The housing market’s final props could soon collapse

I spent the early part of Wednesday evening in one of Edinburgh’s smartest restaurants, Oloroso.

Sadly, I wasn’t there to eat. I was there to film for a BBC Panorama programme on the way the crisis in the eurozone is affecting us all.

My job was to make the whole thing visual by writing the big numbers in pink eyeliner on the window, in front of the twinkling Christmas lights of George Street. You probably think that sounds easy. You are wrong.

But my problems with the eyeliner were nothing compared to the problems with the numbers. After all, who can possibly know what the crisis will end up costing us?

Sir Mervyn King, the governor of the Bank of England, put it rather vaguely in the Bank’s last inflation report at 1% or so of GDP. Capital Economics reckons things are a bit worse: it has got UK GDP losing around 1.3% if there is no disorderly break up, and 3% if there is. And Capital Economics’ money is on something closer to the latter than the former.

So you can, I think, assume the losses to us to be being anything from £15bn upwards (£15bn being around 1% of what our GDP is thought to be).

However, the real difficulty with figuring out the impact of Europe on the UK is separating their bad news from our own bad news. You see, the UK doesn’t need Europe to help it back into recession. We can do that all by ourselves.

In his autumn statement, the chancellor made it clear that our economy is going to grow slowly for at least two years (and probably five), while our public debt is caught in an unpleasant upward spiral. We have the kind of debt levels that inhibit growth. But, with no real attempt at proper austerity, we can’t cut debt enough to allow the growth needed to pay off the borrowing. Nasty.

At the same time, the odds of another credit crunch are pretty high, or so the Bank’s Financial Stability Report suggested this week. Our banks have been busy weaning themselves off the government support chucked at them post-Lehmans, which has already made them pretty tight with their loans. Now they have what Capital Economics calls a “tough refinancing schedule ahead”. They have to find something in the region of £140bn of funding next year at a time when the costs of funding are rising.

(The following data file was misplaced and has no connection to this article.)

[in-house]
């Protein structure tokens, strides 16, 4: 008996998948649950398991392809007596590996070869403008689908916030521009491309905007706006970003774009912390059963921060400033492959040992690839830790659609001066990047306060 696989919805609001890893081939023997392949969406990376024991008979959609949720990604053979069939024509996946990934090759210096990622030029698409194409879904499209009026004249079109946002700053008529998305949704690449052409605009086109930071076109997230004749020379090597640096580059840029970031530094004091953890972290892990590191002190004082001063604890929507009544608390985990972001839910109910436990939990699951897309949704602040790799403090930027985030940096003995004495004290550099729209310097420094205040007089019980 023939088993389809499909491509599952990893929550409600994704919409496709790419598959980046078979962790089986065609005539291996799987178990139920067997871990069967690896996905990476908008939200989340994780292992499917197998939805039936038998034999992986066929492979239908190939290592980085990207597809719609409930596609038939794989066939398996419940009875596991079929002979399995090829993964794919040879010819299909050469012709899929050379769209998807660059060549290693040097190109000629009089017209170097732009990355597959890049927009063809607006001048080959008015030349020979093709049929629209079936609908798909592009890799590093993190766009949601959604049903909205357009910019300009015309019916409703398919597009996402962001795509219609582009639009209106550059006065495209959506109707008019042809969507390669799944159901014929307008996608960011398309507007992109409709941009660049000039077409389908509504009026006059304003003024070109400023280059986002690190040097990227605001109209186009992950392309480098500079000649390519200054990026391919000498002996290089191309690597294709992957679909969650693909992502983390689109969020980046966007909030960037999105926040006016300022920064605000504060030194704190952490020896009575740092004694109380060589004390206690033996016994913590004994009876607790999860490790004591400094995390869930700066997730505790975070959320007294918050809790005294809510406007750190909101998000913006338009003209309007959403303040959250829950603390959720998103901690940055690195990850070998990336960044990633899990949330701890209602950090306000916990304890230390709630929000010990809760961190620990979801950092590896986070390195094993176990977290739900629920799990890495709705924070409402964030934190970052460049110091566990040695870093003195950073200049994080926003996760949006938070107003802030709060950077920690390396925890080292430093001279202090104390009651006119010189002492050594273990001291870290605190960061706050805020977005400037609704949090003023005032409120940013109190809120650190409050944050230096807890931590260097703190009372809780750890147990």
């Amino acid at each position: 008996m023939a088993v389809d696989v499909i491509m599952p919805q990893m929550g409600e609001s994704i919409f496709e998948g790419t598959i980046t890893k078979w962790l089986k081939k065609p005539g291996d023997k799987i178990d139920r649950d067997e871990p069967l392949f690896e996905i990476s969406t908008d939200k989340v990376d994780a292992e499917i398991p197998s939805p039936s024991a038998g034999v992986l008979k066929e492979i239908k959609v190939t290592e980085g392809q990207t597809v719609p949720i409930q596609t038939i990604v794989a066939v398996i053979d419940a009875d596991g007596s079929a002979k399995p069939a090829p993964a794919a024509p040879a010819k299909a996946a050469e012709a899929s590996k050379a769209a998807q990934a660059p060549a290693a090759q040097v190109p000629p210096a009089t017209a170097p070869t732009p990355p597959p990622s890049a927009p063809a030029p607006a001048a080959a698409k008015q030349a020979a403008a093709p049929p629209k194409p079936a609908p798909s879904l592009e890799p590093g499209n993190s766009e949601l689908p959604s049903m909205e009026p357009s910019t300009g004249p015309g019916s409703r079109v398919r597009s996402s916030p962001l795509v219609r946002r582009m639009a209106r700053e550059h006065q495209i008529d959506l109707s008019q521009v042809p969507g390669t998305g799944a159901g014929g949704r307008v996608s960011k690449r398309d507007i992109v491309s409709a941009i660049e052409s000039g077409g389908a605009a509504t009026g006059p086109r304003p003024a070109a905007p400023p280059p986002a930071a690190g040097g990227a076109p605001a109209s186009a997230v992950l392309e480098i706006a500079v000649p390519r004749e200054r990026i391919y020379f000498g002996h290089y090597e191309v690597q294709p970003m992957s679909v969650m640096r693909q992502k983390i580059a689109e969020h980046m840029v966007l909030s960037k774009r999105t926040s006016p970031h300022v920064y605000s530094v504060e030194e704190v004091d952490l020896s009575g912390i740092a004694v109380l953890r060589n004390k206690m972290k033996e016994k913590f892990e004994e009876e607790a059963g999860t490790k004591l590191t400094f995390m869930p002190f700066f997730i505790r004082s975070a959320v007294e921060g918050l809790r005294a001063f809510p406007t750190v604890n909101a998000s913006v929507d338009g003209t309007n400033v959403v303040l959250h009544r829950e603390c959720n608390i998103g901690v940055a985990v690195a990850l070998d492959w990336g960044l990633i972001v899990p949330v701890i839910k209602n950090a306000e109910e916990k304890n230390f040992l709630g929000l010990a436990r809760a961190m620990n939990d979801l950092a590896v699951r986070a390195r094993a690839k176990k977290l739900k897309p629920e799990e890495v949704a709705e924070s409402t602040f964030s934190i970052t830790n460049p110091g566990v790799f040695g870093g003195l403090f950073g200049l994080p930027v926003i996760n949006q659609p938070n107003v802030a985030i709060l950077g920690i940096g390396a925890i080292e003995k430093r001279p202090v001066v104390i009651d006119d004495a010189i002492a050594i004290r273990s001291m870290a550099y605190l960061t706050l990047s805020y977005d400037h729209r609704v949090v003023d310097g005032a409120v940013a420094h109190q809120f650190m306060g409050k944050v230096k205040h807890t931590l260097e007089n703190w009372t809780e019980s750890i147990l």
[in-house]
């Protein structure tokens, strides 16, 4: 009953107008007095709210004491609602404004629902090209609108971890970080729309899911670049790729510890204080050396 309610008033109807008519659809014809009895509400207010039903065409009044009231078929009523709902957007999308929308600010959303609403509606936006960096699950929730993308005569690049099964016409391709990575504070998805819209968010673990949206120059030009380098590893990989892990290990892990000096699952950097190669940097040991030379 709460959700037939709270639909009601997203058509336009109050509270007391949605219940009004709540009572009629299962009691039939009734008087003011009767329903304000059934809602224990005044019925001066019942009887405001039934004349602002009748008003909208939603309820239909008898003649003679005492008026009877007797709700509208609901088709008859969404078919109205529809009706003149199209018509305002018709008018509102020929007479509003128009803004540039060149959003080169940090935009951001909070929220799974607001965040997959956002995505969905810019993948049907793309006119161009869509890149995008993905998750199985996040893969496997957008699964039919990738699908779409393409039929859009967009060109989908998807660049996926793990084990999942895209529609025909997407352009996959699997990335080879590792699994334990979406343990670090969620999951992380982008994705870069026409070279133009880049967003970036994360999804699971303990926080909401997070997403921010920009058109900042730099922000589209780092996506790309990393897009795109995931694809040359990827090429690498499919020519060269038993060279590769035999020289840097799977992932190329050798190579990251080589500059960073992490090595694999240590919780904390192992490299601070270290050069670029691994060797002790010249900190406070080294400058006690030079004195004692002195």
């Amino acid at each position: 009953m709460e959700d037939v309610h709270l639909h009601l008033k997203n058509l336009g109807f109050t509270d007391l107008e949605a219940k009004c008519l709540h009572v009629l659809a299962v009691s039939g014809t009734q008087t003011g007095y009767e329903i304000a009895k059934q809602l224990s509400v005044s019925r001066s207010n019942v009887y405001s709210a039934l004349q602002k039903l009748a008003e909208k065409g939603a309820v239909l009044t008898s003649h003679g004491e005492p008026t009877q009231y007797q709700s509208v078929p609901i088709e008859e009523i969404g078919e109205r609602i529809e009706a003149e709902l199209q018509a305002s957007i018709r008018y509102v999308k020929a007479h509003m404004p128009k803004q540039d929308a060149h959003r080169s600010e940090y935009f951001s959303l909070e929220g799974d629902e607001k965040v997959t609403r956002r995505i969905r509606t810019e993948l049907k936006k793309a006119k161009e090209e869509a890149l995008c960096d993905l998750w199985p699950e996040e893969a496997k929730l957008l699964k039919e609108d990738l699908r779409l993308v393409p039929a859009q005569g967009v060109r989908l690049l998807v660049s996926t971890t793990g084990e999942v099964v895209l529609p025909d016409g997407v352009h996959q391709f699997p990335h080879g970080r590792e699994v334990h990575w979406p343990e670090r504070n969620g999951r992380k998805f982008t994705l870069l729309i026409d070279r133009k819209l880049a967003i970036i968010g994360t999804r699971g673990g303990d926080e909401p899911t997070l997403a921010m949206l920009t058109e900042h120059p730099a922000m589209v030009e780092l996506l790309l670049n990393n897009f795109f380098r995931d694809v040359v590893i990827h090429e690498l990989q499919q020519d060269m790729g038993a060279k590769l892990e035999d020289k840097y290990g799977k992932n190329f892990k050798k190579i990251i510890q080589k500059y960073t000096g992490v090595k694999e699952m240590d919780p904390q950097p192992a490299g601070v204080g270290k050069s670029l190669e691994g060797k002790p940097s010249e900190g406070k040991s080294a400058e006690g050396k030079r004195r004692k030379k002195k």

All this means that they are likely, once again, to cut their lending volumes and to raise the price of the loans they do offer.

The Bank of England, says Capital, has already noticed that “some banks may be starting to pass on higher funding costs to businesses through higher prices” – and says the same is happening with mortgage lending.

You will have noticed, by now, that the eyeliner was something of a pink herring – just a roundabout way of getting back to one of my favourite subjects: house prices.

I said a few weeks ago that only two things were holding up UK house prices in the face of collapsing consumer incomes: forbearance on the part of the banks (changing the terms of mortgages and so on to prevent people ending up being in arrears) and ultra-low mortgage costs.

This week, the scale of the forbearance in the market became clear. According to the Financial Services Authority, 5-8% of all UK mortgages would be in arrears if the banks weren’t scrabbling around looking for ways to prevent it happening. But I can’t see that number being allowed to go much higher.

And what of mortgage rates? If forbearance is so huge at a time when rates are at their lowest for 300 years, what happens when the costs of a mortgage rise? If you were hoping that 2011 was the last year of falling house prices, I suspect you will find next year deeply disappointing.

• This article was first published in the Financial Times